Address: 51 Ardmore, Irvine, CA 92602

Beds: 2
Baths: 2
Sq. Ft.: 1,300
$/Sq. Ft.: $277
Lot Size:
Property Type: Condominium
Style: Other
Year Built: 2001
Stories: 2 Levels
Floor: 1
Area: West Irvine
County: Orange
MLS#: P656811
Source: SoCalMLS
Status: Active
On Redfin: 4 days

Desirable Two Bedroom, Two Bath, End Unit Condominium Located In
Irvine! Open Floor Plan With Fireplace In The Living Room, Spacious
Kitchen With Tile Counters, Covered Balcony-Great For Relaxing, Inside
Laundry Area, Two Car Attached Garage With Direct Access! Close To
Schools, Shopping, Entertainment, Freeways, Parks And More!

It looks to me like the realtor could not even be bothered to get out of his car.

The previous owner of this property — it is now REO — was a classic real estate speculator. The property was purchased on 5/24/2004 for $490,000. The owner used a $391,920 first mortgage a $97,980 second mortgage and a $100 downpayment. At least he had some skin in the game. On 5/12/2005 he opened a HELOC for $113,100, and on 12/30/2005 he opened another for $148,223. On 8/1/2006 he refinanced with a $444,000 first and a $111,000 second. The total debt on the property was $555,000, and the total mortgage equity withdrawal was $65,000. BTW, assuming the $550,000 was loaned based on a peak appraised value, this property is being offered for 35% off. The lender took the house back on 9/9/2008 for $451,933 and quickly listed it for sale at $360,000. If this sells for its asking price, and if a 6% commission is paid, the total loss to the lender will be $216,600. I can’t help wondering how many losses like this have not been recorded by the lenders and investors and will be passed on to us taxpayers when we buy their toxic paper.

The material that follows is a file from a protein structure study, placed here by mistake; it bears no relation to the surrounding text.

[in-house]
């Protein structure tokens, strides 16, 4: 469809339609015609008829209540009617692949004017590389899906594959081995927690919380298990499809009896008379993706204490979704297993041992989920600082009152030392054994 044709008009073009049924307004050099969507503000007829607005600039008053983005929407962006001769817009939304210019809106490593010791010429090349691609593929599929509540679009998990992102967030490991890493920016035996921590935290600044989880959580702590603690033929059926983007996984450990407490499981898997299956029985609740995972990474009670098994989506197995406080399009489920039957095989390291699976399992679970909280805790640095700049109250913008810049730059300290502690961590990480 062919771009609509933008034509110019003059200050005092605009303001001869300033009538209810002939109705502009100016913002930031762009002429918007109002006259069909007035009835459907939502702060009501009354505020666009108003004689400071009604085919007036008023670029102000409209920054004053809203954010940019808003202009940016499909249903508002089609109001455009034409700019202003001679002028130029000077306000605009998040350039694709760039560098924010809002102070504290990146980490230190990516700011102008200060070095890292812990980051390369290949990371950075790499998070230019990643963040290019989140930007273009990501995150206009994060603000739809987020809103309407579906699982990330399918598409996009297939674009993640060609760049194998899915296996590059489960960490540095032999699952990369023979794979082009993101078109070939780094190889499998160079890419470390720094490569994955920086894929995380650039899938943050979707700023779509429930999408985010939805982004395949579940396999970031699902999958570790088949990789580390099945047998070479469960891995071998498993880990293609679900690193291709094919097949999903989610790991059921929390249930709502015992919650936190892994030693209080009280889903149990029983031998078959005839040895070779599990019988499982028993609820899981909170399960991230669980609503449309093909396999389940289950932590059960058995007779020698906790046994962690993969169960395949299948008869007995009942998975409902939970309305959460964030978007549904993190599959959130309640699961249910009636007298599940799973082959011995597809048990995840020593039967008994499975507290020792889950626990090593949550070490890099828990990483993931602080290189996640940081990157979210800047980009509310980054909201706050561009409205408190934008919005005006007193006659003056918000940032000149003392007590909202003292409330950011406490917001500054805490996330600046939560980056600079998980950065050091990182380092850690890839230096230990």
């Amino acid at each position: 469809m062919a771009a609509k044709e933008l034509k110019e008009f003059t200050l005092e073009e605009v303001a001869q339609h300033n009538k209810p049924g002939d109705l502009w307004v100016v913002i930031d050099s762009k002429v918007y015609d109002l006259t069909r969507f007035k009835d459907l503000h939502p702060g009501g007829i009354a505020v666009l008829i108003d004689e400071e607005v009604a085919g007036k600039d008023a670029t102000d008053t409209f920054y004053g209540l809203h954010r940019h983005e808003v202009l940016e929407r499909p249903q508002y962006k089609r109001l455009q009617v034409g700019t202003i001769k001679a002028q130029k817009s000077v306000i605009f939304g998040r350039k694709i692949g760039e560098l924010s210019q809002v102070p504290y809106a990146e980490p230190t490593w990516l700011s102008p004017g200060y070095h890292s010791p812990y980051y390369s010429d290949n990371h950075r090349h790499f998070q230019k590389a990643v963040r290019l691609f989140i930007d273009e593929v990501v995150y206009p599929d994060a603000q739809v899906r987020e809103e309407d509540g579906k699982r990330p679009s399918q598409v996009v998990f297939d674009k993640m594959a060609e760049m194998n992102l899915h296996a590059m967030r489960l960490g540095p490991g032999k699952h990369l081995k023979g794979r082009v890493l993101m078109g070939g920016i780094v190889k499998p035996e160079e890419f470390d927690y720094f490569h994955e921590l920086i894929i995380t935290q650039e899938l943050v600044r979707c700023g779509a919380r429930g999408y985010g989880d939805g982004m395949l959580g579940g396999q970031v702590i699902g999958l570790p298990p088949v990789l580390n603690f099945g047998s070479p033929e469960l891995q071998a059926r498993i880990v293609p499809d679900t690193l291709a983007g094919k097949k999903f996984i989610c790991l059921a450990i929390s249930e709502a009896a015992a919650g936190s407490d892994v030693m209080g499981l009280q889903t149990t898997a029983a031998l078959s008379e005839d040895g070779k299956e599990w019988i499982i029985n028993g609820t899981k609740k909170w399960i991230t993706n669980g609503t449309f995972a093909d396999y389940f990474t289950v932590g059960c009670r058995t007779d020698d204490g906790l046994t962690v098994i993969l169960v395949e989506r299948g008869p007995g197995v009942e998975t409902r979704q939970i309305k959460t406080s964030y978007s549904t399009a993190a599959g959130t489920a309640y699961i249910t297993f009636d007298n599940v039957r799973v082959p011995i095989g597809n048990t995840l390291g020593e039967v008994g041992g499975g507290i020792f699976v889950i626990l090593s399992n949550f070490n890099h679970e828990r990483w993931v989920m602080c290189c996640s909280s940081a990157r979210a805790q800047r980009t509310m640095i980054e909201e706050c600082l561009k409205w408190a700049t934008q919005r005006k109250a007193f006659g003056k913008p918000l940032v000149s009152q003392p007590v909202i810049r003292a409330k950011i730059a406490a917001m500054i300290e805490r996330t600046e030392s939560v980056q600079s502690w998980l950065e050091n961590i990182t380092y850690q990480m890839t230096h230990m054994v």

The deception with tact
Just what are you trying to say
You’ve got a blank face, which irritates
Communicate, pull out your party piece
You see dimensions in two
State your case with black or white
But when one little cross
Leads to shots, grit your teeth
You run for cover so discreet
Why don’t they

Do what they say, say what you mean
Oh well, one thing leads to another
You told me something wrong
I know I listen too long
But then one thing leads to another

The impression that you sell
Passes in and out like a scent
But the long face that you see
Comes from living close to your fears
If this is up, then I’m up
But you’re running out of sight
You’ve seen your name on the walls
And when one little bump
Leads to shock miss a beat
You run for cover and there’s heat
Why don’t they

Do what they say, say what they mean
One thing leads to another
You told me something wrong
I know I listen too long
But then one thing leads to another
Yeah, yeah, yeah

One thing leads to another

Then it’s easy to believe
Somebody’s been lying to me
But when the wrong word goes in the right ear
I know you’ve been lying to me
It’s getting rough, off the cuff
I’ve got to say enough’s enough
Bigger the harder he falls
But when the wrong antidote
Is like a bulge on the throat
You run for cover in the heat
Why don’t they

Do what they say, say what they mean
One thing leads to another
You told me something wrong
I know I listen too long
But then one thing leads to another
Yeah, yeah

One thing leads to another…

One Thing Leads to Another
— The Fixx

44 thoughts on “One Thing Leads to Another

  1. granite

    Over a third of a million dollars for a claustrophobic condo with over $200 HOA dues. This one’s goin down over 50% (eventually).

    The “happy days are here again” croud are fighting a losing battle. We are now paying for the false recovery after 2001, also called the housing bubble. Great comments IR. Keep preachin’.

  2. finsup

    Perhaps the $700B bail-out is necessary … although it does seem to be something of a “rush job” with “grave consequences” promised if it is not quickly passed. Hmmmmm … where have I heard this before? The run-up to the Iraq war? Naaaaah.